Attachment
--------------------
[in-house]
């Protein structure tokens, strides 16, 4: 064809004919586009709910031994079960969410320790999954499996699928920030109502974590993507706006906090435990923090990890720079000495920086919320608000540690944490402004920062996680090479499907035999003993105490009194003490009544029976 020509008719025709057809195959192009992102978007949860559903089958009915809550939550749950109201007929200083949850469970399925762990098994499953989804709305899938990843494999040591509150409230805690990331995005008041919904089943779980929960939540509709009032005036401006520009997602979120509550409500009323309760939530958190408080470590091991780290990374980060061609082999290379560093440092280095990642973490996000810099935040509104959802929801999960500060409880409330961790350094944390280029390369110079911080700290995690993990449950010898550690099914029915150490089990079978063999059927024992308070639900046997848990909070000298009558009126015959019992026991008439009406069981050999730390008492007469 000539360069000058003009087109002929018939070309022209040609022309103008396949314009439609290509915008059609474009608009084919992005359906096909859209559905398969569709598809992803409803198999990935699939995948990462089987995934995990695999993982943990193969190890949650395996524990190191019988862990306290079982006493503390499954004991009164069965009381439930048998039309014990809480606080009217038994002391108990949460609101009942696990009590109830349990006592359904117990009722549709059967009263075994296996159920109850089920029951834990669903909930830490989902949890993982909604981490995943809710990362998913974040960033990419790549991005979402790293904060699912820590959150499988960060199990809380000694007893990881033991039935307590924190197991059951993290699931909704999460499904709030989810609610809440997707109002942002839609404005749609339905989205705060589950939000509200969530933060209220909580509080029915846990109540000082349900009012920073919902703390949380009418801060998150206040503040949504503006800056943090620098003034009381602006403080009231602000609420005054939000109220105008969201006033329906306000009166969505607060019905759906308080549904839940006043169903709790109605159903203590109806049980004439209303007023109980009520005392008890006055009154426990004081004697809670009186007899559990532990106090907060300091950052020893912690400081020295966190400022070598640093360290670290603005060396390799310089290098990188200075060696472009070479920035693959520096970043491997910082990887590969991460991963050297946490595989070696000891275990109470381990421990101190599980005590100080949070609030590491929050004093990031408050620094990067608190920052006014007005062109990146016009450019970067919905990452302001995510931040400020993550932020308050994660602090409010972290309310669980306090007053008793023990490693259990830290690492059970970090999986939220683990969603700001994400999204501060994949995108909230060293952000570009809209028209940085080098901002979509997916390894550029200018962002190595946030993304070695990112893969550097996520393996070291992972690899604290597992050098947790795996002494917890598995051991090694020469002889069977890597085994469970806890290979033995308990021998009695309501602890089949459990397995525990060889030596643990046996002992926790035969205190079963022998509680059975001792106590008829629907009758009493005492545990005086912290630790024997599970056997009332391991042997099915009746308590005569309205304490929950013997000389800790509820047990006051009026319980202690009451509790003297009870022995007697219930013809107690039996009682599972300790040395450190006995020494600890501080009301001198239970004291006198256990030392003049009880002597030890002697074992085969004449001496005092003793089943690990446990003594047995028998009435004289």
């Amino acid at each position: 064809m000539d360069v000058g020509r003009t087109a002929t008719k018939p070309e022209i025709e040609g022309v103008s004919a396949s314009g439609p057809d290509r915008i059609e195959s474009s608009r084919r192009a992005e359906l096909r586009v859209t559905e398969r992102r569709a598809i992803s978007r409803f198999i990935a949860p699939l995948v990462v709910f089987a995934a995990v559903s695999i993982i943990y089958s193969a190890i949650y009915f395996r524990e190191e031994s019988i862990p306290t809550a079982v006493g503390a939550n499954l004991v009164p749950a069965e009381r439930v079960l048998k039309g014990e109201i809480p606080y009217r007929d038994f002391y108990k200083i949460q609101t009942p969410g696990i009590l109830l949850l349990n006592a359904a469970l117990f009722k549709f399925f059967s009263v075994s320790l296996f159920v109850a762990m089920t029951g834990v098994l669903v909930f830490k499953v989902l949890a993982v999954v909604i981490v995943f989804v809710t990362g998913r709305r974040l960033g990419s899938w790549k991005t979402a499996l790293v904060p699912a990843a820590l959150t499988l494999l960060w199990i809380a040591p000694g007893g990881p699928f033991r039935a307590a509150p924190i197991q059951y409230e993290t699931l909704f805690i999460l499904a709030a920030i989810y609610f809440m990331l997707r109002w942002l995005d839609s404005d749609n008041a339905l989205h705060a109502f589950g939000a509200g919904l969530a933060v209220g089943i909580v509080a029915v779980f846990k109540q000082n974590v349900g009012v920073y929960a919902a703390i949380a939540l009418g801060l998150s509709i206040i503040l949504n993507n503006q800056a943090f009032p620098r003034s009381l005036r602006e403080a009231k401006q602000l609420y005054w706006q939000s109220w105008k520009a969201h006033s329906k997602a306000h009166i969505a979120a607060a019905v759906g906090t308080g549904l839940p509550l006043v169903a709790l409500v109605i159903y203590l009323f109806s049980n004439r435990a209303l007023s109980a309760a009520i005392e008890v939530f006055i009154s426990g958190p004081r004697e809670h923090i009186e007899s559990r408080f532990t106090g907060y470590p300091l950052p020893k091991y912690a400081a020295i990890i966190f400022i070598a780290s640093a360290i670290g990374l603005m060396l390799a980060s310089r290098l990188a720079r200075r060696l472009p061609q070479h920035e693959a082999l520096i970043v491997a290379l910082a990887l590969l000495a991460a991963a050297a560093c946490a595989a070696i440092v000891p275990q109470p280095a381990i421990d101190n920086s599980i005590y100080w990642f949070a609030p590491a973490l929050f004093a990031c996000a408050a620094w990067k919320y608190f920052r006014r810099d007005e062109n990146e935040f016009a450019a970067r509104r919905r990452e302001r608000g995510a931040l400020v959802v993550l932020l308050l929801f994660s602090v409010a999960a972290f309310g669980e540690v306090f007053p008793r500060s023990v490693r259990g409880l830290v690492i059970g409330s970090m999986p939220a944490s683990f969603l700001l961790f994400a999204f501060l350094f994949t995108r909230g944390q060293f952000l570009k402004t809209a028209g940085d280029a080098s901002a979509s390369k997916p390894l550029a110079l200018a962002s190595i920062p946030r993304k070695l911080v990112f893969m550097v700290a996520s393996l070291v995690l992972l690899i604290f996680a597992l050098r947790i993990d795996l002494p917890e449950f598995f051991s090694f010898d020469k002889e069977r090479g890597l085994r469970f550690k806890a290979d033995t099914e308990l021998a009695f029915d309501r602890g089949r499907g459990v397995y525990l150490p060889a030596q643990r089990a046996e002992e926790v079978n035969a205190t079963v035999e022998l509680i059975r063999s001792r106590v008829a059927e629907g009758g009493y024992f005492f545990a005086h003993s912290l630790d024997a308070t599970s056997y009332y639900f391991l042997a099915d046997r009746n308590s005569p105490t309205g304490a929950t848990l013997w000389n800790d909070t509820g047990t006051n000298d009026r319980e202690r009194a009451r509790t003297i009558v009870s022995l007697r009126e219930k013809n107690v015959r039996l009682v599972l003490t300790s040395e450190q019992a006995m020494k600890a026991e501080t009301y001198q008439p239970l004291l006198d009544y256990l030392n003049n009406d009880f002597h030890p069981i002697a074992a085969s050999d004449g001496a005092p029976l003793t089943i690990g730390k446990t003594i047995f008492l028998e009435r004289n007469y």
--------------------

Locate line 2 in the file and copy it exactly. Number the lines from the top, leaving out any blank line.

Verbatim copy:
């Protein structure tokens, strides 16, 4: 064809004919586009709910031994079960969410320790999954499996699928920030109502974590993507706006906090435990923090990890720079000495920086919320608000540690944490402004920062996680090479499907035999003993105490009194003490009544029976 020509008719025709057809195959192009992102978007949860559903089958009915809550939550749950109201007929200083949850469970399925762990098994499953989804709305899938990843494999040591509150409230805690990331995005008041919904089943779980929960939540509709009032005036401006520009997602979120509550409500009323309760939530958190408080470590091991780290990374980060061609082999290379560093440092280095990642973490996000810099935040509104959802929801999960500060409880409330961790350094944390280029390369110079911080700290995690993990449950010898550690099914029915150490089990079978063999059927024992308070639900046997848990909070000298009558009126015959019992026991008439009406069981050999730390008492007469 000539360069000058003009087109002929018939070309022209040609022309103008396949314009439609290509915008059609474009608009084919992005359906096909859209559905398969569709598809992803409803198999990935699939995948990462089987995934995990695999993982943990193969190890949650395996524990190191019988862990306290079982006493503390499954004991009164069965009381439930048998039309014990809480606080009217038994002391108990949460609101009942696990009590109830349990006592359904117990009722549709059967009263075994296996159920109850089920029951834990669903909930830490989902949890993982909604981490995943809710990362998913974040960033990419790549991005979402790293904060699912820590959150499988960060199990809380000694007893990881033991039935307590924190197991059951993290699931909704999460499904709030989810609610809440997707109002942002839609404005749609339905989205705060589950939000509200969530933060209220909580509080029915846990109540000082349900009012920073919902703390949380009418801060998150206040503040949504503006800056943090620098003034009381602006403080009231602000609420005054939000109220105008969201006033329906306000009166969505607060019905759906308080549904839940006043169903709790109605159903203590109806049980004439209303007023109980009520005392008890006055009154426990004081004697809670009186007899559990532990106090907060300091950052020893912690400081020295966190400022070598640093360290670290603005060396390799310089290098990188200075060696472009070479920035693959520096970043491997910082990887590969991460991963050297946490595989070696000891275990109470381990421990101190599980005590100080949070609030590491929050004093990031408050620094990067608190920052006014007005062109990146016009450019970067919905990452302001995510931040400020993550932020308050994660602090409010972290309310669980306090007053008793023990490693259990830290690492059970970090999986939220683990969603700001994400999204501060994949995108909230060293952000570009809209028209940085080098901002979509997916390894550029200018962002190595946030993304070695990112893969550097996520393996070291992972690899604290597992050098947790795996002494917890598995051991090694020469002889069977890597085994469970806890290979033995308990021998009695309501602890089949459990397995525990060889030596643990046996002992926790035969205190079963022998509680059975001792106590008829629907009758009493005492545990005086912290630790024997599970056997009332391991042997099915009746308590005569309205304490929950013997000389800790509820047990006051009026319980202690009451509790003297009870022995007697219930013809107690039996009682599972300790040395450190006995020494600890501080009301001198239970004291006198256990030392003049009880002597030890002697074992085969004449001496005092003793089943690990446990003594047995028998009435004289």